Canada's $ 31 billion LNG project gets the green light – The Motley Fool



Royal Dutch Shell (NYSE: RDS-A)(NYSE: RDS-B) and its Asian partners are expected to announce that they are making official progress this week with the long-delayed LNG Canada project, according to a Bloomberg report. The 40 billion Canadian dollar facility ($ 31 billion) – which would become liquid and export natural gas – would be the largest infrastructure project in Canada's history. Moreover, this would stimulate additional investment in the natural gas sector in the country, including an associated pipeline and natural gas resources, which would be needed to support the project.

The mega-project of Canada

Shell is leading the development of the large export terminal for liquefied natural gas (LNG) along the west coast of Canada. LNG Canada would initially export 13 million metric tons of LNG per year, mainly to customers in Asia. Meanwhile, a potential second phase could double its capacity in the future.

An LNG installation at dusk.

Image source: Getty Images.

The project has been in the making for seven years, but was postponed when the oil and LNG prices plummeted during the recent recession on the energy market. However, with the improvement of these markets and the demand for LNG growth at a rapid pace, Shell and its partners are continuing with the project. PetroChina (NYSE: PTR), The largest producer of natural gas in China, recently approved the investment of $ 3.46 billion for its 15% stake in the project, following a similar approval from Korea Gas Corp. for its 5% interest. Meanwhile Shell (40%), Petronas in Malaysia (25%) and Japan Mitsubishi Corp. (15%) seem set to announce their approvals this week, according to Bloomberg. This would enable them to start construction of the project next year and put them on the right track to complete the first phase by 2023.

The domino effect

The approval of LNG Canada would generate additional investments upstream. One of the biggest would be TransCanada Corporation (NYSE: TRP)that the Coastal GasLink pipeline would build to deliver natural gas to LNG Canada. The 415-mile pipeline would cost CA $ 4.8 billion ($ 3.7 billion). It is a needle-feeding project for TransCanada and would give the company more fuel to increase its dividend growth outlook. The company expects to accelerate the payout by 20 to 10% per annum to 2021. TransCanada, as well as other midstream companies, is likely to have to build additional infrastructure in Western Canada to support production growth.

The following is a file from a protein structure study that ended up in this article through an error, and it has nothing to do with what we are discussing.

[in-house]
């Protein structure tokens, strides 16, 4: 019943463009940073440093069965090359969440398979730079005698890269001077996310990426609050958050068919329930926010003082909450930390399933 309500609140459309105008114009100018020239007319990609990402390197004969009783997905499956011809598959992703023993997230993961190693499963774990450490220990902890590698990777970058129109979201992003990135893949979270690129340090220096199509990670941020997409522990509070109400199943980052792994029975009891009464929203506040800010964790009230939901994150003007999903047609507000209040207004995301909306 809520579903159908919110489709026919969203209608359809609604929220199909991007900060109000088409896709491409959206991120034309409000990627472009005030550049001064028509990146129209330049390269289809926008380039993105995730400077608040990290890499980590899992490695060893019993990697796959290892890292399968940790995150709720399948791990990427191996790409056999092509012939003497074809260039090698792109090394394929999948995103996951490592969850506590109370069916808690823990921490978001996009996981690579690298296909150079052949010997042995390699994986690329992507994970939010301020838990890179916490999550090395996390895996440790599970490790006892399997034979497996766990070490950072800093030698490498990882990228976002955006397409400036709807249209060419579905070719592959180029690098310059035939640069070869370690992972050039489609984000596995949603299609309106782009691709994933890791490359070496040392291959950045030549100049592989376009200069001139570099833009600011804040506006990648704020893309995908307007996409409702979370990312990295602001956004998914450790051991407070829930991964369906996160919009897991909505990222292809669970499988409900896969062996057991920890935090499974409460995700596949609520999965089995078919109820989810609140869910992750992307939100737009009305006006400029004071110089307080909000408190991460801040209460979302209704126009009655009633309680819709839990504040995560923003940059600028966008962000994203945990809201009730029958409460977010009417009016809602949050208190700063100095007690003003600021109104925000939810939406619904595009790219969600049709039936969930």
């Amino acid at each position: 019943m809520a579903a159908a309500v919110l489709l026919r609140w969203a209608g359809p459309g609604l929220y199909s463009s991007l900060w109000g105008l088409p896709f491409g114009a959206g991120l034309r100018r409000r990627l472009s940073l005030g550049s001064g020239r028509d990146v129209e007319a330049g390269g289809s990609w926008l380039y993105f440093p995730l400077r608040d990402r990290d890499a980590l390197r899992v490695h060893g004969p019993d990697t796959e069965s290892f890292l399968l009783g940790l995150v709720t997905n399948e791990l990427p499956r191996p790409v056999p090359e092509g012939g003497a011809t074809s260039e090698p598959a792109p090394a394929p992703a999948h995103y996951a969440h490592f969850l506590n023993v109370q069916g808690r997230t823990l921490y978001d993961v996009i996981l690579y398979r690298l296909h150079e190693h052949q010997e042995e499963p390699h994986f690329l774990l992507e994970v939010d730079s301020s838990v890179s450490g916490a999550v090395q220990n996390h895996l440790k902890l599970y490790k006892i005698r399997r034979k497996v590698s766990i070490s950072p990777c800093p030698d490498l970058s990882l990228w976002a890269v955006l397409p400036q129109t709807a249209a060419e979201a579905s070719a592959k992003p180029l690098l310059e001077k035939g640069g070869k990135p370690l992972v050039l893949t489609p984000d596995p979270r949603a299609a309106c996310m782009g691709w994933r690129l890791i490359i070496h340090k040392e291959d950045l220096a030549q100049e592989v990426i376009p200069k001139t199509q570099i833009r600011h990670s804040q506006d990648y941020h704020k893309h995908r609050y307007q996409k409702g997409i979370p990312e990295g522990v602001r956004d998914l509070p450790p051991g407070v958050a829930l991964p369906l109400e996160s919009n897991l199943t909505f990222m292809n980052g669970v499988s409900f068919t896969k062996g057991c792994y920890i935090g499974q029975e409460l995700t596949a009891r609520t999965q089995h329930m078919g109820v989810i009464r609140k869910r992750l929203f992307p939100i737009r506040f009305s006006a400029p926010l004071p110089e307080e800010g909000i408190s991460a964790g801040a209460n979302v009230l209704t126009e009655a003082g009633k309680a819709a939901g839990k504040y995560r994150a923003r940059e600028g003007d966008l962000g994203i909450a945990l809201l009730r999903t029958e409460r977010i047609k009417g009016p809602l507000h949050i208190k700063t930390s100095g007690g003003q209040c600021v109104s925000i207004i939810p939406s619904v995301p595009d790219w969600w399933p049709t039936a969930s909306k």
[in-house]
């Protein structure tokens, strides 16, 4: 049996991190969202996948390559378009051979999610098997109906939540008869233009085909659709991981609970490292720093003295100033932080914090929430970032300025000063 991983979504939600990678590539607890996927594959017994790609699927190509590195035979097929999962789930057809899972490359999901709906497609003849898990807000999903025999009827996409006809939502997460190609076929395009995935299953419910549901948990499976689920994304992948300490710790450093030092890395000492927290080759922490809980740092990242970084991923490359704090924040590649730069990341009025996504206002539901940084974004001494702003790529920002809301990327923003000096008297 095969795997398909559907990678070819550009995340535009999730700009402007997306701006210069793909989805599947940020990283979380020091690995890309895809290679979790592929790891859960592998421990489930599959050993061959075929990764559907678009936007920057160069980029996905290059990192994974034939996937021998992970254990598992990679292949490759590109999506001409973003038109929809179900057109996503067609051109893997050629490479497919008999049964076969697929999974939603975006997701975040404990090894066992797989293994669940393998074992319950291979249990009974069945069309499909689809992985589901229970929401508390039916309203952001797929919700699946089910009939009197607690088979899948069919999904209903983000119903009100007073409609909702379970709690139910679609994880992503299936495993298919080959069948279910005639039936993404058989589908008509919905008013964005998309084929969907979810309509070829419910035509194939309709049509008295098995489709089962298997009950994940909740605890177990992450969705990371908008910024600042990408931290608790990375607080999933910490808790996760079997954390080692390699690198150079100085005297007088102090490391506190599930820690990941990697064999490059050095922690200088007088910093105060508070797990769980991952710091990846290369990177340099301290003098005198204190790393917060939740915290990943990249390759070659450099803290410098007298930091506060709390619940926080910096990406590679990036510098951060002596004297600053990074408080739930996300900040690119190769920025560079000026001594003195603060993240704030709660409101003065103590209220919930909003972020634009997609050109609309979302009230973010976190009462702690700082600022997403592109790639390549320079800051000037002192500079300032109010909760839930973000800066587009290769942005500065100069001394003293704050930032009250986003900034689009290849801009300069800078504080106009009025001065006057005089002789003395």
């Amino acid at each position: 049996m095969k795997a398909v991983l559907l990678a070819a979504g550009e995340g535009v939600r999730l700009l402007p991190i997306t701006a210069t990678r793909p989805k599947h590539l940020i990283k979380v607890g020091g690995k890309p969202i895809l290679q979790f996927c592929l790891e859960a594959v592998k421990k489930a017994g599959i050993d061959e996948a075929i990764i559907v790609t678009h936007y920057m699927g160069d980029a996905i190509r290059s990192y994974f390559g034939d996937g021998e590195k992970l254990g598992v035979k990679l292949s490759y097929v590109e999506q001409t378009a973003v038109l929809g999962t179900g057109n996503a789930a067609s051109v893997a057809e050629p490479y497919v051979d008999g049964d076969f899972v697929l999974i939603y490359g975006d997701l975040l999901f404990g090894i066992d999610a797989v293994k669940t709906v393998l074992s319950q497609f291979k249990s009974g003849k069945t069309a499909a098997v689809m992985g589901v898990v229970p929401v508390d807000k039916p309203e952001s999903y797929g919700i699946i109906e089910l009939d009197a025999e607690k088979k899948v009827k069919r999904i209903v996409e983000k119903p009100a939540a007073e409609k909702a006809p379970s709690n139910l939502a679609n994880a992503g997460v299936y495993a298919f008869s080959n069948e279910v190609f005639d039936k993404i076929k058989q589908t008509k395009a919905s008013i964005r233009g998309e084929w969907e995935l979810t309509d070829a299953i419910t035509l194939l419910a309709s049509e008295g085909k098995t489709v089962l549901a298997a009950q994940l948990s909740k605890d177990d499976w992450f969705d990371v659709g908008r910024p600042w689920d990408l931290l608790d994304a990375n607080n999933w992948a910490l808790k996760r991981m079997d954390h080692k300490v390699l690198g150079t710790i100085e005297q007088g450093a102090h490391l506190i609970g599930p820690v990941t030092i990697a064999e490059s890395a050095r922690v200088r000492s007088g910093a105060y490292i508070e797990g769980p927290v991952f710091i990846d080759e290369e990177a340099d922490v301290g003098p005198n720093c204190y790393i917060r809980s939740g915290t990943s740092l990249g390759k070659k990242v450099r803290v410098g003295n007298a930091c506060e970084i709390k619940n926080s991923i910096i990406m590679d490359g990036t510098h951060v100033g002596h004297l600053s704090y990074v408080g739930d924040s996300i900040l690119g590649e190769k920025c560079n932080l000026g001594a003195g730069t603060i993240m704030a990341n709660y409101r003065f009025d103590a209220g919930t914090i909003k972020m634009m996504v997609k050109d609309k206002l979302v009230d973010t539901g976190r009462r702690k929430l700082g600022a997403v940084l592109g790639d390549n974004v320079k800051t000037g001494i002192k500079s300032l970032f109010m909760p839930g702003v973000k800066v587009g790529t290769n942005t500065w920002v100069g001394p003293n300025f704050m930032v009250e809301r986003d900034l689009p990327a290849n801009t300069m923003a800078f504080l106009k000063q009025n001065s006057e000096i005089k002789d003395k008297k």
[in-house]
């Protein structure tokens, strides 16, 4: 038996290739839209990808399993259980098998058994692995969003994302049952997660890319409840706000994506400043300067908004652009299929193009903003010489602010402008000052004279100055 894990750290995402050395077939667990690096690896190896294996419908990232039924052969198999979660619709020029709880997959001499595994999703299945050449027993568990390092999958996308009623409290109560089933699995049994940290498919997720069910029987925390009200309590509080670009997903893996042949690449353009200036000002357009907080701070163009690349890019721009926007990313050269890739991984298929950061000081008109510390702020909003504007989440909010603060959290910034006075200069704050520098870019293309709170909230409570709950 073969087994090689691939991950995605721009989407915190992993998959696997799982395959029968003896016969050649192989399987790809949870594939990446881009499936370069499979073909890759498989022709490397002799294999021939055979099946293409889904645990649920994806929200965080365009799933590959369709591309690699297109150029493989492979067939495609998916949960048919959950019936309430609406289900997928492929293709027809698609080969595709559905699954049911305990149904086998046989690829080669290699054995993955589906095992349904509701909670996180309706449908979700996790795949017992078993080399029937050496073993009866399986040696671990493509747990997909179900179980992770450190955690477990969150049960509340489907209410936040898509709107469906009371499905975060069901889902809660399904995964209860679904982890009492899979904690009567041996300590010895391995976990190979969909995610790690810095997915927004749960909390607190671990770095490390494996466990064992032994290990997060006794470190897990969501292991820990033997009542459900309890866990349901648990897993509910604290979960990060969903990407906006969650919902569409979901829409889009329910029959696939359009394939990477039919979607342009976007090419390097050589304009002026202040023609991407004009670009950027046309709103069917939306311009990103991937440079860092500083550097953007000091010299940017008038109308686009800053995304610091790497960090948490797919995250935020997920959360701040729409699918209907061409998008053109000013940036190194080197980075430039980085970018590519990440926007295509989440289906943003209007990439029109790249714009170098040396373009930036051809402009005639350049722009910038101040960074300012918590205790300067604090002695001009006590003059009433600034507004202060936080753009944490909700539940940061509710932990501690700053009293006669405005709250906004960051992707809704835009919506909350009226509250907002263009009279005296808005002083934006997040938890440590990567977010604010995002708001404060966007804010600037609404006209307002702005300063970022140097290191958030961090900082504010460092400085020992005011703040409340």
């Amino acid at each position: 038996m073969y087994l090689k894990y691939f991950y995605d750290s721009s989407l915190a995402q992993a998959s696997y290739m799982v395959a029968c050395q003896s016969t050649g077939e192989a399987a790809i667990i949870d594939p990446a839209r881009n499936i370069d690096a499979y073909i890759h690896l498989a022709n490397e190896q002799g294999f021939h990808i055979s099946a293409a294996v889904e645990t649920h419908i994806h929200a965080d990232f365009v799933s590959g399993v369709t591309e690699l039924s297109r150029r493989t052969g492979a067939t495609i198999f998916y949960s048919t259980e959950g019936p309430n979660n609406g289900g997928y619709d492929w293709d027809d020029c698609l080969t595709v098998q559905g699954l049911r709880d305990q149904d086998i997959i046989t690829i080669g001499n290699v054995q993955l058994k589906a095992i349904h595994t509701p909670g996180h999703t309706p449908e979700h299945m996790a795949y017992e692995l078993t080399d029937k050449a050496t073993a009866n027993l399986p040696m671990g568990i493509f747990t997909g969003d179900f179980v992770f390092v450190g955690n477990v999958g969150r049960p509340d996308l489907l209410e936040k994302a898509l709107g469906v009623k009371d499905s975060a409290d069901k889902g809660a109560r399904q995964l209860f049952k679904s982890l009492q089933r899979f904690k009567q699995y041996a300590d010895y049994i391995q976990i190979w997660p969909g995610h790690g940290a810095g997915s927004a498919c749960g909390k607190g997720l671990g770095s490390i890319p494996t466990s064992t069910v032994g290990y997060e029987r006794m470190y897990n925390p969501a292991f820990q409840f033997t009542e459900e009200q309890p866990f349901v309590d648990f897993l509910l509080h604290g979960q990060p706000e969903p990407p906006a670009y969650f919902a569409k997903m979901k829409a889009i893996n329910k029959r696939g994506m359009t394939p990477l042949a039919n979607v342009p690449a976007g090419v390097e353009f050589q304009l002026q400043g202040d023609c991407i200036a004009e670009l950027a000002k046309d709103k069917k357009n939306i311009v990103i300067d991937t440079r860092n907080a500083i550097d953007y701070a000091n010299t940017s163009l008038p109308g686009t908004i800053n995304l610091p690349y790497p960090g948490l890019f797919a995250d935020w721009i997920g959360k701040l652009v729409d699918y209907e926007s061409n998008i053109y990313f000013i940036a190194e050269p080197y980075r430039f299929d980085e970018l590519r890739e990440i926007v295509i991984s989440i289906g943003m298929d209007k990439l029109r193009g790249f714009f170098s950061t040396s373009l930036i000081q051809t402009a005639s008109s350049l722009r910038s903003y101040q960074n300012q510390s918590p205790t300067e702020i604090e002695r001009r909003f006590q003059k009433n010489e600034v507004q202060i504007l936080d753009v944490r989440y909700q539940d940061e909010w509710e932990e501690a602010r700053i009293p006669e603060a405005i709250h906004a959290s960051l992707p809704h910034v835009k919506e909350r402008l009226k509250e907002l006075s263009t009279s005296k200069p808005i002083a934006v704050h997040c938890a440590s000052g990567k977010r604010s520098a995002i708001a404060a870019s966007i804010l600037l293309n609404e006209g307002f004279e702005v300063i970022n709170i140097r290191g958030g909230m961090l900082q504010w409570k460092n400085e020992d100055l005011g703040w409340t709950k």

This is because gas producers in Western Canada would have a new sales market for their production, which could increase the price of natural gas in the country and stimulate additional investments in new sources. This view is that the first phase of LNG Canada would consume approximately 1.8 billion cubic feet per day (Bcf / d), which would represent about 10% of current production from Western Canada. One of the possible beneficiaries would be Canadian natural resources (NYSE: CNQ), Canada & # 39; s largest gas producer at 1.5 Bcf / d. Higher gas prices thanks to LNG Canada can help boost the profitability of Canadian Natural Resources, as a CA $ 1 increase in gas prices could boost an increase of CA $ 380 million ($ 296.5 million) in cash flow. Meanwhile, the company is on a gigantic raw material base of 11.6 trillion cubic feet, which has a considerable growth potential. Other gas producers in Western Canada could also see a significant increase in their production and profitability thanks to LNG Canada.

A game changer for the natural gas industry in Canada

The apparent approval of LNG Canada is an important milestone for the Canadian energy sector. The project will not only shift Shell's pivotal role, but it will also initiate a major growth project for TransCanada and will likely boost additional investments in other natural gas-related infrastructure in Western Canada to achieve an expected increase in the region's production. support producers like Canada Natural resources. These investments can enrich investors in the natural gas industry of Canada in the coming years, making it an intriguing region for them to look for opportunities.

Matthew DiLallo has no position in any of the listed shares. The Motley Fool has no position in any of the listed shares. The Motley Fool has a disclosure policy.


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